The best stories worth telling and remembering have a point of conflict, and these are the perfect moments to try to get someone to focus in. It’s during these points of conflict that our brains produce cortisol, increasing focus. Conflict captures attention.
On the flip side of cortisol is oxytocin, the “feel-good chemical” that promotes connection and empathy. This chemical is released in our brains when we see people’s faces and their emotional reactions within a story. This is even more true when we see faces of people who look like us. This is why telling a story visually, through images and video, can create such a powerful empathetic connection through emotional experiences.
Finally, we know there is a secret power that can be unlocked within a story’s happy ending. Because happy endings to a story trigger the limbic system to release dopamine, which in turn helps us feel more hopeful and optimistic.
Become the Helpful Guide
If we take Joseph Campbell’s hero’s journey framework and distill it into a more simplistic structure through the lens of financial brand marketing and sales strategies, we see the following key thematic elements:
- A hero has a problem
- Who meets a helpful and empathetic guide
- Who offers the hero a plan that provides clarity and builds their courage
- Which leads the hero to commit to take action with confidence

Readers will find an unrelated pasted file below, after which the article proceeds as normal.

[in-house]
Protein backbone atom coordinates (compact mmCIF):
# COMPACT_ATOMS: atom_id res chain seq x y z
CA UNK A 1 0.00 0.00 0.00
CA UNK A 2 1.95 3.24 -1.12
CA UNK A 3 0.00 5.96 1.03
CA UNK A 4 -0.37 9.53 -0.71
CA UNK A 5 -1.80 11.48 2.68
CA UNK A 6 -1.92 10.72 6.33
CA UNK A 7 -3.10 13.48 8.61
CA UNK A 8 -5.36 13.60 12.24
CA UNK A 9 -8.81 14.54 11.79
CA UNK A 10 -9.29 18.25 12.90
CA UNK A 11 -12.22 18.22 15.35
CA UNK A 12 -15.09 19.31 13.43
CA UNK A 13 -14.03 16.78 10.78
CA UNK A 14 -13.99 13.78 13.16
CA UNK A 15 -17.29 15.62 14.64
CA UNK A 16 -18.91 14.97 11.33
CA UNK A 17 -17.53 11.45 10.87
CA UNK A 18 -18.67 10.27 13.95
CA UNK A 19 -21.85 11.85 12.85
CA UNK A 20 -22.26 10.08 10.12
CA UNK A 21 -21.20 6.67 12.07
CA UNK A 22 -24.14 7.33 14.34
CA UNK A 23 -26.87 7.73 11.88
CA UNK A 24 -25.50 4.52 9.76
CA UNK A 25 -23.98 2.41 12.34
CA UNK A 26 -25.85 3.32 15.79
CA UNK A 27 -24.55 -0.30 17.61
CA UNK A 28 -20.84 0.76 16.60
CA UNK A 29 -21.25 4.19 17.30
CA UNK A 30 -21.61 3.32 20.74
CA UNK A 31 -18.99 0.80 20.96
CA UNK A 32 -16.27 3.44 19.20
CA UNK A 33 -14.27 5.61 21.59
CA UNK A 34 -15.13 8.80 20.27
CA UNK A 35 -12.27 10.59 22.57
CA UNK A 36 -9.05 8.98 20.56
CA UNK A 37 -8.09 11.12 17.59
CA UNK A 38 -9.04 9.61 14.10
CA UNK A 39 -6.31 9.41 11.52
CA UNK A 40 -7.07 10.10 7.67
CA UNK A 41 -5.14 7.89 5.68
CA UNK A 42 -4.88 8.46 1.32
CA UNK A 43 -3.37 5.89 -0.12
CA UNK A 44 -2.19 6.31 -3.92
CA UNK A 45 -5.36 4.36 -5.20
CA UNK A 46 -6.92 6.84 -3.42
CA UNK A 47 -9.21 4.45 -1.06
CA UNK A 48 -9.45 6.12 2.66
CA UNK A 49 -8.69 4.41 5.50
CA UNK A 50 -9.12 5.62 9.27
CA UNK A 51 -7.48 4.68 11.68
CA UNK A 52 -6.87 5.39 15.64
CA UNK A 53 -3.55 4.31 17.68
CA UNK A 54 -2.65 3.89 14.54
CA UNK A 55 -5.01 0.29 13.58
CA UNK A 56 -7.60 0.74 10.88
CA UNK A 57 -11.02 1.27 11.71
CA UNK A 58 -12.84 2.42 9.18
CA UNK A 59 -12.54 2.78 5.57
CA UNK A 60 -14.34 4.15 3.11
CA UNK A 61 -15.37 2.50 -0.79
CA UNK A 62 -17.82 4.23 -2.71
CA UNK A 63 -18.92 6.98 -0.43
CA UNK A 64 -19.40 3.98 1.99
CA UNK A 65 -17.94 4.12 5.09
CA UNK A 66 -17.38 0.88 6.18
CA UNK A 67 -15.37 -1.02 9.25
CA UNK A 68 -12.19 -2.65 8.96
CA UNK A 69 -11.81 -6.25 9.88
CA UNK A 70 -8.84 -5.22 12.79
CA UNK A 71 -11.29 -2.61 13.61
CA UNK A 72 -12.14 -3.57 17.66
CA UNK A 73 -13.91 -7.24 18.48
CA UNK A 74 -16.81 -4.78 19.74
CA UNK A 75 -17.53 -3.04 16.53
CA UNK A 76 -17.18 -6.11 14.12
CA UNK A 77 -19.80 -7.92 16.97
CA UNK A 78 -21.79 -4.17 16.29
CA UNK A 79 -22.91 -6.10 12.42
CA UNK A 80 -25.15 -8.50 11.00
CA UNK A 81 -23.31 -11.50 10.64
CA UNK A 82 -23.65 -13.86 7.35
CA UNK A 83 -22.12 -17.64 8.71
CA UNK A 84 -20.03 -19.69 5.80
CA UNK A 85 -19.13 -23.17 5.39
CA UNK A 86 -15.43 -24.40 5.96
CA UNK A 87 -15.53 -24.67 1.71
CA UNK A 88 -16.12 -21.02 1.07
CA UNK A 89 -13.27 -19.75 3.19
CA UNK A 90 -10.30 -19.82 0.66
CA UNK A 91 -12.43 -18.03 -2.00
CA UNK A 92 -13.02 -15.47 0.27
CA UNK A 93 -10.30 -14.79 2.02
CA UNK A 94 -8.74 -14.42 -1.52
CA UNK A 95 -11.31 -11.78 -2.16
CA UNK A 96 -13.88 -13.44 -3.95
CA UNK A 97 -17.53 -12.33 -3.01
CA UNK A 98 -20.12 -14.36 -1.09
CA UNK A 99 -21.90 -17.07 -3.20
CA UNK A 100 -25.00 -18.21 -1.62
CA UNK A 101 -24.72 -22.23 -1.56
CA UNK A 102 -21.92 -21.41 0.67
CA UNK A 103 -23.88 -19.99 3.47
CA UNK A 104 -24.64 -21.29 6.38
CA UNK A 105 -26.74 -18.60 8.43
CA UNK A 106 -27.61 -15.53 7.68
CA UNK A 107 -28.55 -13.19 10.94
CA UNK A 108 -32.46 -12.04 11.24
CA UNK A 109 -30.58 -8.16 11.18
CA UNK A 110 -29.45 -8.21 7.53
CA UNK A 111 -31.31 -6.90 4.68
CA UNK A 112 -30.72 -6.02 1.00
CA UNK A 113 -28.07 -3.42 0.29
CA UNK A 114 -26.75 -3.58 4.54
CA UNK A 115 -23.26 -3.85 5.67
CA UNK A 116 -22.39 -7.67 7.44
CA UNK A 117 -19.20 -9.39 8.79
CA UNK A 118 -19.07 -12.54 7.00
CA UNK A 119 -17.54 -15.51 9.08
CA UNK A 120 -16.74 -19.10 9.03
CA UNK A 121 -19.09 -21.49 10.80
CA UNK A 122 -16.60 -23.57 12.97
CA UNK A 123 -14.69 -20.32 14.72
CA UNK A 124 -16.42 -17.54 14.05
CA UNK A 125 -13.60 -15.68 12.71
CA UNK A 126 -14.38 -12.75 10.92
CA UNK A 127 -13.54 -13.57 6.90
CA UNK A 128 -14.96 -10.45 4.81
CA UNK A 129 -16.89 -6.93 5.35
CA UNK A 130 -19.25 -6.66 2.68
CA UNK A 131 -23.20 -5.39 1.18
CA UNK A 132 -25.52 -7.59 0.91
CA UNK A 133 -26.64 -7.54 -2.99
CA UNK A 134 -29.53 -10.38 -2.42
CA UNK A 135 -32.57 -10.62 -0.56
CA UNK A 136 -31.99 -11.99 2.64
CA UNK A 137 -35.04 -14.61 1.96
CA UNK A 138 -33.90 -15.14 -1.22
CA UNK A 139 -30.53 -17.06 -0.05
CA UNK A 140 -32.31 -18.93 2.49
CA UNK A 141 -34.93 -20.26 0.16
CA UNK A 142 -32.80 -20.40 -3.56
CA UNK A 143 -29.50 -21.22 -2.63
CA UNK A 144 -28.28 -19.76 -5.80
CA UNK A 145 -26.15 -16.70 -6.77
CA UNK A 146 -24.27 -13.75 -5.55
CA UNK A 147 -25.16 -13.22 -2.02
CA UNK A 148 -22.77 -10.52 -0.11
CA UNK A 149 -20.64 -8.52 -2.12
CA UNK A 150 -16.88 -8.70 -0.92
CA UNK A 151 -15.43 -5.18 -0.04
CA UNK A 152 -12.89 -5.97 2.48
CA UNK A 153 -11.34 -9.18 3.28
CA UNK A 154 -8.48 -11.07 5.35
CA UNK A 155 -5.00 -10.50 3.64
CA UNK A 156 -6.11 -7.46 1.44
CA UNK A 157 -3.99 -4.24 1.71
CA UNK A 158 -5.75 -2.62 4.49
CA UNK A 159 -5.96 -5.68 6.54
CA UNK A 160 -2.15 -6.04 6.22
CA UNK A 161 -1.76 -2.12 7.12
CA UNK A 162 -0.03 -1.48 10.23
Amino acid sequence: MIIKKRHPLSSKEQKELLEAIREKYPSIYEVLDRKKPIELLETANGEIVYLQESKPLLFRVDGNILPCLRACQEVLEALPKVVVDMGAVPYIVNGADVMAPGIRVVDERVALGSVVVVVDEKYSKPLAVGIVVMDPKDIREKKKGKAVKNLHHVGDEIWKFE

- Which ultimately results in the hero’s success
Without Obi-Wan, there’s no Luke and no Star Wars.
Without Mr. Miyagi, there’s no Daniel-san and no Karate Kid.
Without Gandalf, there’s no Frodo and no The Lord of the Rings.
Without the guide, there can be no hero, and without the hero, there can be no story.
The guide’s primary role in any story is to empathetically connect with, empower and elevate the hero on their journey. Your financial brand can no longer position itself as the hero within its marketing and sales communication. You must commit to position your financial brand as the helpful and empathetic guide, elevating the consumer to success as the hero.
The 7-Step StorySelling Method
How do you escape the narcissistic marketing and sales communication that centers your financial brand as the hero? How do you begin to tell stories and position your financial brand as the helpful guide? More importantly, how do you tell stories that sell? Because let’s be honest, from a leadership perspective, what good are the stories we tell if the stories don’t generate leads for loans and deposits?